#SpyCables: Leaks should ‘prompt SA intelligence rethink’

The leak has been described as the biggest intelligence breach in SA's democratic history.

FILE: A screengrab from the Al Jazeera Spy Cables video.

JOHANNESBURG - Two former diplomats have told Eyewitness News the Spy Cables leak should prompt a thorough rethink on how the State Security Agency manages top secret information.

Widespread security deficiencies and a lack of control over classified information have created an intelligence free-for-all, where foreign spies have unfettered access to South Africa's corridors of power.

This is revealed in the latest batch of spy cables released by the Al Jazeera network that exposes the extent to which foreign intelligence services have infiltrated the South African government.

"A secret report from December 2009 says they have total freedom of access to ministries, parliament security installations, posing threats to national security. Another reveal South Africa suspects there are over 140 spies in the country."

The leak has been described as the biggest intelligence breach in South Africa's democratic history.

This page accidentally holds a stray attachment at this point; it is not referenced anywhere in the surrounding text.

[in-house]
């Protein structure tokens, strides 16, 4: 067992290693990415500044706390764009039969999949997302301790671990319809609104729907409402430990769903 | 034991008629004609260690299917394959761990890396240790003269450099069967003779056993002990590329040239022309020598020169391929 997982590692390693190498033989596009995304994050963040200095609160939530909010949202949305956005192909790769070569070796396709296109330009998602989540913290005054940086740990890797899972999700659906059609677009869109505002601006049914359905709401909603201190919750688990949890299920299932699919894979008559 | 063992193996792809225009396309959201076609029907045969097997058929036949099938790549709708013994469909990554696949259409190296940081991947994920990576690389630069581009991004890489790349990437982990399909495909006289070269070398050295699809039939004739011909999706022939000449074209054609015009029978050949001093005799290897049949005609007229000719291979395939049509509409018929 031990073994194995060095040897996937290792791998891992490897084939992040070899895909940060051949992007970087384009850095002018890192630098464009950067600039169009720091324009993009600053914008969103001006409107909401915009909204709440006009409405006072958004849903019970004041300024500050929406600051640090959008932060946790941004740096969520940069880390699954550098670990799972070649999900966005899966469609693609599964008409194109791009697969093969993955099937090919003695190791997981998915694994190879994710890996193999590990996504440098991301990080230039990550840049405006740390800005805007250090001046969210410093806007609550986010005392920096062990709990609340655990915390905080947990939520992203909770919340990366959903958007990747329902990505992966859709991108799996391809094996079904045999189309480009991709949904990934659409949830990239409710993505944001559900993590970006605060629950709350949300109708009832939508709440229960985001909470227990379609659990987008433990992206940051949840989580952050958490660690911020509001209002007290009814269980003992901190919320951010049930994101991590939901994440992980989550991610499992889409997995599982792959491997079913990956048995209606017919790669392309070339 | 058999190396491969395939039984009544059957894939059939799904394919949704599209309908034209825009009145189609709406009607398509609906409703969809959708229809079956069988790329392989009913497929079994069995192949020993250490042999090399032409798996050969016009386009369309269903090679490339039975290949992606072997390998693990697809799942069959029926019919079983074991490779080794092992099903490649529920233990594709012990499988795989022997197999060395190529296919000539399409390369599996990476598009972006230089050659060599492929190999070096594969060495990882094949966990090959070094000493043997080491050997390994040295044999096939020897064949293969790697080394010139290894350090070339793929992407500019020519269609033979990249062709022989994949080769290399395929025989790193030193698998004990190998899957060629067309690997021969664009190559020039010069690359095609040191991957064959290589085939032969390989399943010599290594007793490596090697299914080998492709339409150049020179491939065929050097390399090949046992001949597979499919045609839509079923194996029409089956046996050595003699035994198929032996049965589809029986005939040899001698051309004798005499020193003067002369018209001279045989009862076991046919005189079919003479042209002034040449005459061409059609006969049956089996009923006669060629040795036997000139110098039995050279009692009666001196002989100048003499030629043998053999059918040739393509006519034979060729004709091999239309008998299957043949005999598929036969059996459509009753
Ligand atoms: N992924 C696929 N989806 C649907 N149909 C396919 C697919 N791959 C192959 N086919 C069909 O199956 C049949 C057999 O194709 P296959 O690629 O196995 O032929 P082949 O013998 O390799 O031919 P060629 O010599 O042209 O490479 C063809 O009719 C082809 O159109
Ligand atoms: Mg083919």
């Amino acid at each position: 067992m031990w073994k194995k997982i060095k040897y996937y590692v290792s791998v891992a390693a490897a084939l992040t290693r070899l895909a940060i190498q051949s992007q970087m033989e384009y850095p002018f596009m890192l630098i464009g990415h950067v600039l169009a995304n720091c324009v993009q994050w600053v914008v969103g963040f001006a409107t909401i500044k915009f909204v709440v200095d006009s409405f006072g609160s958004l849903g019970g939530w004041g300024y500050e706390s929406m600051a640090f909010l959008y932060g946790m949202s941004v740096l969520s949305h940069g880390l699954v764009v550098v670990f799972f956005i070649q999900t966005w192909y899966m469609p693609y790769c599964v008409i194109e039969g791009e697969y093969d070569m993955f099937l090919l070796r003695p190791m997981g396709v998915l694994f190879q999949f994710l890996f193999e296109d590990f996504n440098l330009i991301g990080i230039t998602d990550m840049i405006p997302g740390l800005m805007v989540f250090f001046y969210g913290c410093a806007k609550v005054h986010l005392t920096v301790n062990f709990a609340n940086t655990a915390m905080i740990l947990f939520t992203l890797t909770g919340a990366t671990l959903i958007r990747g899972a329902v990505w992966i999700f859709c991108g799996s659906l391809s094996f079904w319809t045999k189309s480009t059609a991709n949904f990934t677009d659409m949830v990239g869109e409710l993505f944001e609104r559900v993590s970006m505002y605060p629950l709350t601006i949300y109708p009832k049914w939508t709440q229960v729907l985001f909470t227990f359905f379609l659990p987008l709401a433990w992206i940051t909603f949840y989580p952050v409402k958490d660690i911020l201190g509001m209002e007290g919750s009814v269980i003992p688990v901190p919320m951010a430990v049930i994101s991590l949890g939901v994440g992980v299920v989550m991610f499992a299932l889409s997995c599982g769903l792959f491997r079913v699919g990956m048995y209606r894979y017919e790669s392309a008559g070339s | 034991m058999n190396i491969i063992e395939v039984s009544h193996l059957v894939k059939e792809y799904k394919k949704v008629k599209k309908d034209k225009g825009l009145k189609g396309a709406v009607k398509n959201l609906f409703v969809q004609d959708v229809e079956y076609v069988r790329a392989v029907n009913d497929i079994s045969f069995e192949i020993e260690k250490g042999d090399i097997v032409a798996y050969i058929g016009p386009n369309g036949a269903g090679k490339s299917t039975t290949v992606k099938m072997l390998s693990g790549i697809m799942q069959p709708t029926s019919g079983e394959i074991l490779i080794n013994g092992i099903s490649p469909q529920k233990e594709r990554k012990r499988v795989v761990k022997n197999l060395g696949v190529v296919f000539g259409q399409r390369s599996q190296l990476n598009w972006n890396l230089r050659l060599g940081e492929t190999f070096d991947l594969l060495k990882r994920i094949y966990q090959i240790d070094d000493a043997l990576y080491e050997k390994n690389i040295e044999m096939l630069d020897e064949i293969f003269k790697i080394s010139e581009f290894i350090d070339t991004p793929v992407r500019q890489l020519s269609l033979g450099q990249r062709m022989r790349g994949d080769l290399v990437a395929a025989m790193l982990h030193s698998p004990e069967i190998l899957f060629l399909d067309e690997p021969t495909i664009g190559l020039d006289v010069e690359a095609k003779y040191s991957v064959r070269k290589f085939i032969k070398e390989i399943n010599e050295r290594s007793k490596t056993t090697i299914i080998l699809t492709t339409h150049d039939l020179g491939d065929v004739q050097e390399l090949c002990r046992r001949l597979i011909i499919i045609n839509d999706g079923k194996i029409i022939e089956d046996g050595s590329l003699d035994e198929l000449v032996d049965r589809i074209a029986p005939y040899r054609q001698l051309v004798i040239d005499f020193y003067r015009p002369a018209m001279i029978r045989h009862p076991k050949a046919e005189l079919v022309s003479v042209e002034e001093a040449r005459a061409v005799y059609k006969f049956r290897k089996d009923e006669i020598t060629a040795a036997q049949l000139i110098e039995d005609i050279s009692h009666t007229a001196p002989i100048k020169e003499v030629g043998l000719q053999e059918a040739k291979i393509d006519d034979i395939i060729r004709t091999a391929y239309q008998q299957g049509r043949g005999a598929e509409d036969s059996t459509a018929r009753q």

Former Spy Chief Barry Gilder told the network that the new South Africa opened up the borders to the world's spies, as interest grew in the fledgling democracy.

The 11 page document describes dozens of security, from minor issues like laptops not being password protected, to Iranian and Chinese delegations having unrestricted access to Koeberg Nuclear Power Station and state arms manufacturer Denel.

_ Watch: _ 'Spy Cables: Israeli cable reveals South Africa missile theft cover-up'

But among the greatest concerns for local spies, were foreign intelligence services using diplomatic privileges to gain access to critical information and infrastructure.

Watch: 'Spy Cables: South African spies wary of Iran operations'

They found these services enjoyed uncontrolled access to the departments of international relations as well as trade and industry.

The foreign spies exploited the lack of security and inadequate control to also have access to Parliament as well as the offices of the provincial governments.

The State Security Agency has indicated that it would respond to these leaks today.